Top Japan Travel Tips

Japan Travel Tips

Photo by Stuck in Customs on Flickr


I imagine most of you are here because you have an interest in travelling to Japan. Admittedly, it’s the very reason we started this Japan travel website in the first place.

Travelling to Japan can be an exciting as well as intimidating experience. There are few places where you’ll feel more like a foreigner than when visiting Japan. So here are some of our top Japan travel tips that will make your visit a smashing success!

1. Cash is King

Japan travel tips

Photo by 7D-Kenny on Flickr

Forget about the travelers checks and you can probably leave your credit card in your wallet; in Japan – cash is king.

This means having an adequate amount of cash with you when you travel in Japan. And since Japan is a extremely safe place (see our article on safety tips for travelling in Japan), carrying a lot of cash will seldom be a problem.

We recommend using your debit card at one of the postal offices or any of the abundant 7-11 stores. It seems like there is 7-11 store on every corner, so you shouldn’t have a problem finding one. Be sure to take out enough cash to last you a few days. I’ve found taking out around $500 worth of yen will get you enough spending cash without having to constantly pay banking transaction fees.

Remember, carrying $500 around way seem risky in North American or Europe, but this is Japan – you’ll be fine.

2. Learn the language

Japan travel tips

Photo by colodio on Flickr

We’re not saying that you have to be fluent, but we really recommend either buying a Japanese phrase book (Lonely Planet and Berlitz are my favorites) or learning some basic Japanese phrases. You’ll likely find yourself needing to use Japanese a least a few times when you’re traveling.

Check out our basic Japanese language lessons on how to say things like – sorry, goodbye, how to ask for directions, how to ask how much something costs and how to say thank you.

Trust us, it will make your travel experience much more interesting.

3. Don’t be afraid to try new things

Japanese Izakaya

Photo by JanneM on Flickr

Take a day and leave the guide book in the hotel room. Part of experiencing Japan is trying new and different things.

The first time we visited Japan we were nervous about entering Japanese businesses and restaurants. But then we realized how many great places we were missing out on by just sticking to the safe guidebook recommendations.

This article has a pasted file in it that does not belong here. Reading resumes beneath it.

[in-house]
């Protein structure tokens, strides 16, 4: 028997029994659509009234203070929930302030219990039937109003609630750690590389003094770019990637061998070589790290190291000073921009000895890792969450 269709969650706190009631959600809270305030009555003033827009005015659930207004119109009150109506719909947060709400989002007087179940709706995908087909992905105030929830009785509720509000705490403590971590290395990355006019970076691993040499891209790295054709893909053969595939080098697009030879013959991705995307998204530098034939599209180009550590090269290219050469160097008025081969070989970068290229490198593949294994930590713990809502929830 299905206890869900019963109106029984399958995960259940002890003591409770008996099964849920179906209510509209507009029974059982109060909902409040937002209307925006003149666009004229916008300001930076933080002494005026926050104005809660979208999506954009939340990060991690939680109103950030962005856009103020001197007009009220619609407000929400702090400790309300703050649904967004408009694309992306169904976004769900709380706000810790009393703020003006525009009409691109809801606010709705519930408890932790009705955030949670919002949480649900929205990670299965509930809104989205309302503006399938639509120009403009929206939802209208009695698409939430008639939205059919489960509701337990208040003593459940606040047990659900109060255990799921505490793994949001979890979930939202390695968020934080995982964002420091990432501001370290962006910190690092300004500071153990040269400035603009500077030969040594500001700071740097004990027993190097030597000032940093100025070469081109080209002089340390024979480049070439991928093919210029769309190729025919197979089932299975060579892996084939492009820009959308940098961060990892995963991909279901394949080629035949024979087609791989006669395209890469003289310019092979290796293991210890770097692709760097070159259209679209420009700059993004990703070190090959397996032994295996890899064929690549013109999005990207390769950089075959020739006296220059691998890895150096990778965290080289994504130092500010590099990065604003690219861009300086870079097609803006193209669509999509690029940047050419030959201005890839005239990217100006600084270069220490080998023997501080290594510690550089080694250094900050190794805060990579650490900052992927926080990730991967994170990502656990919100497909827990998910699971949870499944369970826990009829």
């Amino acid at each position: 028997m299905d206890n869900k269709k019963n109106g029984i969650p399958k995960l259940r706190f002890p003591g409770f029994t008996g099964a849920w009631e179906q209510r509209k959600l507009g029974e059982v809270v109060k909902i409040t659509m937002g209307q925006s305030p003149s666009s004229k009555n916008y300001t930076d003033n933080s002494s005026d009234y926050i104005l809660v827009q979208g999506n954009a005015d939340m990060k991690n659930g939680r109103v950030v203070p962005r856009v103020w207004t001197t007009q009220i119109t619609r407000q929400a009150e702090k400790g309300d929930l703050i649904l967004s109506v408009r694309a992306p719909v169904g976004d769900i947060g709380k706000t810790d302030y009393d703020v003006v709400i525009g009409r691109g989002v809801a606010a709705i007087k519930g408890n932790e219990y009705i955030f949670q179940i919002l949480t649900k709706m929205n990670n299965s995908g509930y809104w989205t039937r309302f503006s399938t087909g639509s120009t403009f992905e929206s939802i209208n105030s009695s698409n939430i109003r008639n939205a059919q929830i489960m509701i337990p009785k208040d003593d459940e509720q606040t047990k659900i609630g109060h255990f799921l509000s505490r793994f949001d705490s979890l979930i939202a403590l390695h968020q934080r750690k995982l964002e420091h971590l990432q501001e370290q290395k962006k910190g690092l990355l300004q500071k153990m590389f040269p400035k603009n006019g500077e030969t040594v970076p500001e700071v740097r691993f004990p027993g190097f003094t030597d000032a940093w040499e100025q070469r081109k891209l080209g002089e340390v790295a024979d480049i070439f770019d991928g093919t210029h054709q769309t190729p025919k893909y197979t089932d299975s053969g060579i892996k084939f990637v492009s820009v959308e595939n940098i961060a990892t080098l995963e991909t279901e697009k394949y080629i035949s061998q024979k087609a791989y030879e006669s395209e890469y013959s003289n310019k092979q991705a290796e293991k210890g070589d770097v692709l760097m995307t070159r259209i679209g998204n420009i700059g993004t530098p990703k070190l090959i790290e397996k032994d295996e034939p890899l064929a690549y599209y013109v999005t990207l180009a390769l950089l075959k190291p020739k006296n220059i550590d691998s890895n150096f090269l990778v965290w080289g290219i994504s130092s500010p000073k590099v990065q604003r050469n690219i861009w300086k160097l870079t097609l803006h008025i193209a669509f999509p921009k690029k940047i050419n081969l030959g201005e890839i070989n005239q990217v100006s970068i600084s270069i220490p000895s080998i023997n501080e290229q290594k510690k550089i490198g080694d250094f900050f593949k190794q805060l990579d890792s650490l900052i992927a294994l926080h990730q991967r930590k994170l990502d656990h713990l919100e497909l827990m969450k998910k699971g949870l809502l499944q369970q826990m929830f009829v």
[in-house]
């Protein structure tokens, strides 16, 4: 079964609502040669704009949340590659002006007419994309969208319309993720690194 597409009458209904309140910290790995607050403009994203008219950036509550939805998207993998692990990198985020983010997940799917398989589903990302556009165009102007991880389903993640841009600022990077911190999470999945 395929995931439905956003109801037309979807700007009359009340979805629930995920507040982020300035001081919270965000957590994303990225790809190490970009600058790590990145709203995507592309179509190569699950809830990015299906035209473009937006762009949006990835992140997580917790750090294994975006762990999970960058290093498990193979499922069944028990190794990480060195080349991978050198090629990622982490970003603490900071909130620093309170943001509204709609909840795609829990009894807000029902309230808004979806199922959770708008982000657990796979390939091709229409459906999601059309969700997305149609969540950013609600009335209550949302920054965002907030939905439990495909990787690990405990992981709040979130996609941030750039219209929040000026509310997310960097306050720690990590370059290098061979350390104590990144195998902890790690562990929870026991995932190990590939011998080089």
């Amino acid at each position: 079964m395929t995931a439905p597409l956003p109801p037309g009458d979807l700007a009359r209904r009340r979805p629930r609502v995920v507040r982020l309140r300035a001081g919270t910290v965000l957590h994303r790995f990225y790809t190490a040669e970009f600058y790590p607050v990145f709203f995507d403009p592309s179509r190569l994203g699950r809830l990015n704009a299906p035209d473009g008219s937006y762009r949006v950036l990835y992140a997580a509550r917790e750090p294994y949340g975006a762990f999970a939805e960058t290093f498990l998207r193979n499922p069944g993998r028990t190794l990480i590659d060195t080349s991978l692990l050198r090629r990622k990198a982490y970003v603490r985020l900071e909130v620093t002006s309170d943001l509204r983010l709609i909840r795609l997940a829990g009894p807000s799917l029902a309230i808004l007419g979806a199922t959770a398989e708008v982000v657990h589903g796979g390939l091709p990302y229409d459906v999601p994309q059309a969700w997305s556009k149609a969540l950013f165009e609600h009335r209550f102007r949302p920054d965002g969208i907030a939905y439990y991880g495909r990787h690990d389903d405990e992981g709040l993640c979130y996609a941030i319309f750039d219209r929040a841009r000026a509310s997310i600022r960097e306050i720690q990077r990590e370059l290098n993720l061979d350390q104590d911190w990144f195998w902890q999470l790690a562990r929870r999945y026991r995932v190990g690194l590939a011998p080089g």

Get out there and get brave. Who cares if you make a bit of a fool of yourself. I’ve entered restaurants that were not open for business, places without a scrap of English anywhere and held long conversations with old ladies at the pharmacy (I don’t think any of us really knew what each other was saying) – they were all great experiences that I would have missed if I only stayed in my safety zone.

4. Know where you’re going

Japan map

Photo by sinkdd on Flickr

Face it, you’re going to get lost in Japan. But unless you love the feeling of not having a clue where you are, getting constantly lost is rarely fun.

We highly recommend researching where you want to go and how you want to get there before you head out the door. Take some time to get familiar with the subway or trains you’re going to take, the exit closest to your destination and the direction you want to head in. Doing this will cut down on the need to ask directions or wander the streets of Japan aimlessly.

Japanese maps are notoriously hard to figure out. While some maps will have the world standard design of North pointing up, the next map you encounter may decide that West pointing up is much more fun. I’ve often used Google Street View to map out a location and fix certain landmarks or buildings in my mind so when I hit the streets I have a better idea of what I’m looking for and which direction I want to go in.

5. The JR Pass

JR Pass Japan Travel Tips

Photo by fletcherjcm on Flickr

Almost every travel guide will tell you to get the JR Pass for Japan (it allows unlimited travel on JR trains during a set period). And while we don’t want to outright disagree, sometimes you’re better off without the pass.

If you’re planning on doing a lot of travel in Japan, then by all means pay for the pass. But if you’re staying within a certain area, then a pass may not be worth the money.

For example, when we first went to Japan, other than a trip up north to Takayama, we stayed pretty much in the Kansai area. We were able to visit Osaka, Kyoto, Kobe and Hemiji using local trains at a rate much cheaper than if we paid for the JR Pass. We tested this out on our last trip by purchasing a local rapid train ticket from Kyoto to Osaka and a shinkansen (bullet train) ticket using a JR Pass. The local train cost us around $6.00 while the shinkansen would have cost us around $30. We ended up actually getting to our destination quicker with the the cheaper local ticket.

So think twice about the JR Pass. Train service in areas that are close together are relatively inexpensive.

What are your Japan Travel Tips?

I’ve sure you’re brimming with travel tips, why not share them with us in your comments?

4 Responses to “Top Japan Travel Tips”

  1. I'm with you  on August 3rd, 2011

    Thanks for your site – only found it today.

    Another thing I have found invaluable in Japan is to carry a compass. Sometimes you want to leave from the east exit of a station, but it can be difficult to tell which way is east, especially on overcast days in in covered stations.

  2. Travis  on August 4th, 2011

    That’s a great idea! Sometimes they have direction indicators on the ground when you exit the subway, but I found they we’re not at every subway. A compass would help a lot.

  3. sasksak  on December 28th, 2011

    yeah I’m with you, that is a really good idea!

  4. Jilo_13  on February 25th, 2015

    useful tips!


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